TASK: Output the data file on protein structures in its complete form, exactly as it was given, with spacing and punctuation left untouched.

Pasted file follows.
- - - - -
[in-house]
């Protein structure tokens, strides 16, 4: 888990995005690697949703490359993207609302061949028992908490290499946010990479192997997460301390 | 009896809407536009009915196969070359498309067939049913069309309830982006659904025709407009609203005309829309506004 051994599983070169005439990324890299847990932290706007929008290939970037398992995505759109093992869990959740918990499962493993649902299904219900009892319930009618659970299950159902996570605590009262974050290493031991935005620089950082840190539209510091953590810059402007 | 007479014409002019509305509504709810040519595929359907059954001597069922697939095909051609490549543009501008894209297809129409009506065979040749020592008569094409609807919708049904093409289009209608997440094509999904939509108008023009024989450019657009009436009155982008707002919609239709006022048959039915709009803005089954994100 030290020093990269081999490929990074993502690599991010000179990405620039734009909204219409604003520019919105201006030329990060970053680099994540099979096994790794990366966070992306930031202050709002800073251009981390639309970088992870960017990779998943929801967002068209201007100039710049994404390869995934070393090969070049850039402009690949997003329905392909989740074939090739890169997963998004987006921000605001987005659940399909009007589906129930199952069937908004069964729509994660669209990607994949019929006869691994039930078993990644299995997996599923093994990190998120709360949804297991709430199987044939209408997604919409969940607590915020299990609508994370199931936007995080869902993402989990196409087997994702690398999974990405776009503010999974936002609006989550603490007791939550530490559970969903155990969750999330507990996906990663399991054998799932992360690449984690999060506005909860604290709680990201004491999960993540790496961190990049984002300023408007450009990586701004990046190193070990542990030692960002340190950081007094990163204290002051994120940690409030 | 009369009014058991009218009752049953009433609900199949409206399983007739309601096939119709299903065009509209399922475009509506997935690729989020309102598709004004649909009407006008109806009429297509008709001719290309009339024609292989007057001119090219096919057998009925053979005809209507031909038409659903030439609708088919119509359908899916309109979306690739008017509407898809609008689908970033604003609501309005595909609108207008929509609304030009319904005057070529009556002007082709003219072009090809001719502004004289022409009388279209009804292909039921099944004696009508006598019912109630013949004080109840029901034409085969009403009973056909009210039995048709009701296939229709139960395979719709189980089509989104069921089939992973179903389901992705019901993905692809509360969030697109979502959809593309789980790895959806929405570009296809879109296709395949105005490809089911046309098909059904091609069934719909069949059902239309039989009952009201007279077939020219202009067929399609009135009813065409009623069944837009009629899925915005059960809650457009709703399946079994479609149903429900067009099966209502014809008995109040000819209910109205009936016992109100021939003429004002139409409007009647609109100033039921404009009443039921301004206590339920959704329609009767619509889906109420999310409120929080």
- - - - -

[in-house]
């Protein structure tokens, strides 16, 4: 888990995005690697949703490359993207609302061949028992908490290499946010990479192997997460301390 | 009896809407536009009915196969070359498309067939049913069309309830982006659904025709407009609203005309829309506004 051994599983070169005439990324890299847990932290706007929008290939970037398992995505759109093992869990959740918990499962493993649902299904219900009892319930009618659970299950159902996570605590009262974050290493031991935005620089950082840190539209510091953590810059402007 | 007479014409002019509305509504709810040519595929359907059954001597069922697939095909051609490549543009501008894209297809129409009506065979040749020592008569094409609807919708049904093409289009209608997440094509999904939509108008023009024989450019657009009436009155982008707002919609239709006022048959039915709009803005089954994100 030290020093990269081999490929990074993502690599991010000179990405620039734009909204219409604003520019919105201006030329990060970053680099994540099979096994790794990366966070992306930031202050709002800073251009981390639309970088992870960017990779998943929801967002068209201007100039710049994404390869995934070393090969070049850039402009690949997003329905392909989740074939090739890169997963998004987006921000605001987005659940399909009007589906129930199952069937908004069964729509994660669209990607994949019929006869691994039930078993990644299995997996599923093994990190998120709360949804297991709430199987044939209408997604919409969940607590915020299990609508994370199931936007995080869902993402989990196409087997994702690398999974990405776009503010999974936002609006989550603490007791939550530490559970969903155990969750999330507990996906990663399991054998799932992360690449984690999060506005909860604290709680990201004491999960993540790496961190990049984002300023408007450009990586701004990046190193070990542990030692960002340190950081007094990163204290002051994120940690409030 | 009369009014058991009218009752049953009433609900199949409206399983007739309601096939119709299903065009509209399922475009509506997935690729989020309102598709004004649909009407006008109806009429297509008709001719290309009339024609292989007057001119090219096919057998009925053979005809209507031909038409659903030439609708088919119509359908899916309109979306690739008017509407898809609008689908970033604003609501309005595909609108207008929509609304030009319904005057070529009556002007082709003219072009090809001719502004004289022409009388279209009804292909039921099944004696009508006598019912109630013949004080109840029901034409085969009403009973056909009210039995048709009701296939229709139960395979719709189980089509989104069921089939992973179903389901992705019901993905692809509360969030697109979502959809593309789980790895959806929405570009296809879109296709395949105005490809089911046309098909059904091609069934719909069949059902239309039989009952009201007279077939020219202009067929399609009135009813065409009623069944837009009629899925915005059960809650457009709703399946079994479609149903429900067009099966209502014809008995109040000819209910109205009936016992109100021939003429004002139409409007009647609109100033039921404009009443039921301004206590339920959704329609009767619509889906109420999310409120929080």